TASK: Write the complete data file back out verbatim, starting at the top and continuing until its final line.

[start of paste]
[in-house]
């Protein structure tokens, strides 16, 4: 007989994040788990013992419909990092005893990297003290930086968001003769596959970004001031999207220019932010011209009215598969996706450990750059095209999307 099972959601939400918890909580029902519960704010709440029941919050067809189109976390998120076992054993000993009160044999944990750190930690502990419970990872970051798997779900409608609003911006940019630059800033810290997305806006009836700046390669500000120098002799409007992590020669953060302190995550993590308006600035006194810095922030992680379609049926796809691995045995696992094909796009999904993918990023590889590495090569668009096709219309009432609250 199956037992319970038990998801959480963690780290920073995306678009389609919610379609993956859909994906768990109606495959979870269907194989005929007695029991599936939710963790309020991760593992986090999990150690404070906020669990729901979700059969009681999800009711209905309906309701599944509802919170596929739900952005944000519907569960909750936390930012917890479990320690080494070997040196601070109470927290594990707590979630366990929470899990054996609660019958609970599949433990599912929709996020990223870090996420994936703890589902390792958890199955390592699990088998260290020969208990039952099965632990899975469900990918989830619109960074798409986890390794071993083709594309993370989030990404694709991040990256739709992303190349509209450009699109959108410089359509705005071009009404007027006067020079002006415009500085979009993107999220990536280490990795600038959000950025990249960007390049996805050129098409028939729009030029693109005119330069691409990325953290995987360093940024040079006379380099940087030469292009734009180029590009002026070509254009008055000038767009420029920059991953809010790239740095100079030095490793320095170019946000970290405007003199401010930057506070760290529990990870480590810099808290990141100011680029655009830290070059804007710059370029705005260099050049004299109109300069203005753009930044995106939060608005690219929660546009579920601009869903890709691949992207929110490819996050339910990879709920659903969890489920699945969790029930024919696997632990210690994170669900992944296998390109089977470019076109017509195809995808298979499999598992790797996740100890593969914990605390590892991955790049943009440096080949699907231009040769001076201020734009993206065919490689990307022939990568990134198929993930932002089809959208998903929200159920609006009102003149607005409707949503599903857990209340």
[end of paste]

[in-house]
């Protein structure tokens, strides 16, 4: 007989994040788990013992419909990092005893990297003290930086968001003769596959970004001031999207220019932010011209009215598969996706450990750059095209999307 099972959601939400918890909580029902519960704010709440029941919050067809189109976390998120076992054993000993009160044999944990750190930690502990419970990872970051798997779900409608609003911006940019630059800033810290997305806006009836700046390669500000120098002799409007992590020669953060302190995550993590308006600035006194810095922030992680379609049926796809691995045995696992094909796009999904993918990023590889590495090569668009096709219309009432609250 199956037992319970038990998801959480963690780290920073995306678009389609919610379609993956859909994906768990109606495959979870269907194989005929007695029991599936939710963790309020991760593992986090999990150690404070906020669990729901979700059969009681999800009711209905309906309701599944509802919170596929739900952005944000519907569960909750936390930012917890479990320690080494070997040196601070109470927290594990707590979630366990929470899990054996609660019958609970599949433990599912929709996020990223870090996420994936703890589902390792958890199955390592699990088998260290020969208990039952099965632990899975469900990918989830619109960074798409986890390794071993083709594309993370989030990404694709991040990256739709992303190349509209450009699109959108410089359509705005071009009404007027006067020079002006415009500085979009993107999220990536280490990795600038959000950025990249960007390049996805050129098409028939729009030029693109005119330069691409990325953290995987360093940024040079006379380099940087030469292009734009180029590009002026070509254009008055000038767009420029920059991953809010790239740095100079030095490793320095170019946000970290405007003199401010930057506070760290529990990870480590810099808290990141100011680029655009830290070059804007710059370029705005260099050049004299109109300069203005753009930044995106939060608005690219929660546009579920601009869903890709691949992207929110490819996050339910990879709920659903969890489920699945969790029930024919696997632990210690994170669900992944296998390109089977470019076109017509195809995808298979499999598992790797996740100890593969914990605390590892991955790049943009440096080949699907231009040769001076201020734009993206065919490689990307022939990568990134198929993930932002089809959208998903929200159920609006009102003149607005409707949503599903857990209340």